If anything can be said of the coercion doctrine in the Spending Clause context, however, it is that it is an amorphous one, honest in theory but complicated in application. But this does not mean that we can cast aside our duty to apply it; indeed, it is a mystery to us why so many of our sister circuits have done so. To say that the coercion doctrine is not viable or does not exist is to ignore Supreme Court precedent, an exercise this Court will not do. As the district court noted, “The reluctance of some circuits to deal with this issue because of the potential legal and factual complexities is not entitled to a great deal of weight, because courts deal every day with the difficult complexities of applying Constitutional principles set forth and defined by the Supreme Court.” [Citation omitted]. If the government is correct that Congress should be able to place any and all conditions it wants on the money it gives to the states, then the Supreme Court must be the one to say it. [Italics mine].
But Judge Vinson said it; that was the essence of his ruling, and the 11th Circuit affirmed it. And it should be no mystery why so many circuits have tossed aside the coercion doctrine: conceptually, coercion cannot be a matter of a degree. There isn’t any point at which pressure turns into compulsion: pressure is compulsion. The Dole test is simply a mirage; it offers no protection whatever for state regulatory autonomy. Only budgetary constraints prevent the federal government from taking over state governments completely through the use of conditional grants. And the Supreme Court has rejected the notion that the political process is enough to protect the states. In U.S. v. Printz (1997) the Court held that where a federal action threatens the “dual sovereignty” guaranteed to the states, it offends the federal structure of our Constitution, and must be struck down, regardless of degree. Judge Vinson acknowledged this, and all but invited the Supreme Court to overrule Dole and extend the logic of Printz to the arena of conditional federal grants:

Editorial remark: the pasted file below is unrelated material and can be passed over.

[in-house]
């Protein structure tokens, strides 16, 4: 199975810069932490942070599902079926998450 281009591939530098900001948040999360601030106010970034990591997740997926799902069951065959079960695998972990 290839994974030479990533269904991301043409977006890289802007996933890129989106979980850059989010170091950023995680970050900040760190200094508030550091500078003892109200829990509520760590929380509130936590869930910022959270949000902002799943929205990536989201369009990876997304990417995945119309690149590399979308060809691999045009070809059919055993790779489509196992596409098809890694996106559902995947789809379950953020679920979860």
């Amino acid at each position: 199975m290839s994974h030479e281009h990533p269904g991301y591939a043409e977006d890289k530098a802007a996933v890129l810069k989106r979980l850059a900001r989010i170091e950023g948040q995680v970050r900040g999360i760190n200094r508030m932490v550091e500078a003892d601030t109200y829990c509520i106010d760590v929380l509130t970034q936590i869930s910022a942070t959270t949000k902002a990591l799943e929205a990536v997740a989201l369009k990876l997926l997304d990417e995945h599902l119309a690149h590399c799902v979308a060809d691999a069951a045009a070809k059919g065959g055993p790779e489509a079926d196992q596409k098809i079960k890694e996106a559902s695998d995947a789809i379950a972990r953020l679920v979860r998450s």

Some have suggested that, in the interest of federalism, the Supreme Court should revisit and reconsider its Spending Clause cases [e.g., Dole]. See Lynn A. Baker, The Spending Power and the Federalist Revival, 4 Chap. L. Rev. 195-96 (2001) (maintaining the “greatest threat to state autonomy is, and has long been, Congress’s spending power” and “the states will be at the mercy of Congress so long as there are no meaningful limits on its spending power”). However, unless and until that happens, the states have little recourse to remaining the very junior partner in this partnership.
Defenders of the Constitution should not rest on their laurels. It is a sad state of affairs when we have to breathe a sigh of relief that one federal appeals court ruled the federal government can’t force you to purchase whatever good or service it may fancy. The Medicaid program is, and has been from the start, a total subversion of state sovereignty — one of the many federal intrusions into an area of regulation that the framers assured us would always remain within the states’ power to regulate. It was during the New Deal that the Supreme Court was intimidated into abdicating its role as guardian of Constitution’s limits on federal power. In the decades since then, particularly in the period of Warren and Burger, the Supreme Court discovered that it liked legislating much better than judging. If the federal courts are now starting to reassert their role as guardians of the Constitution, it is still too little, too slowly — and quite possibly too late.
Mario Loyola is director of the Center for Tenth Amendment Studies at the Texas Public Policy Foundation.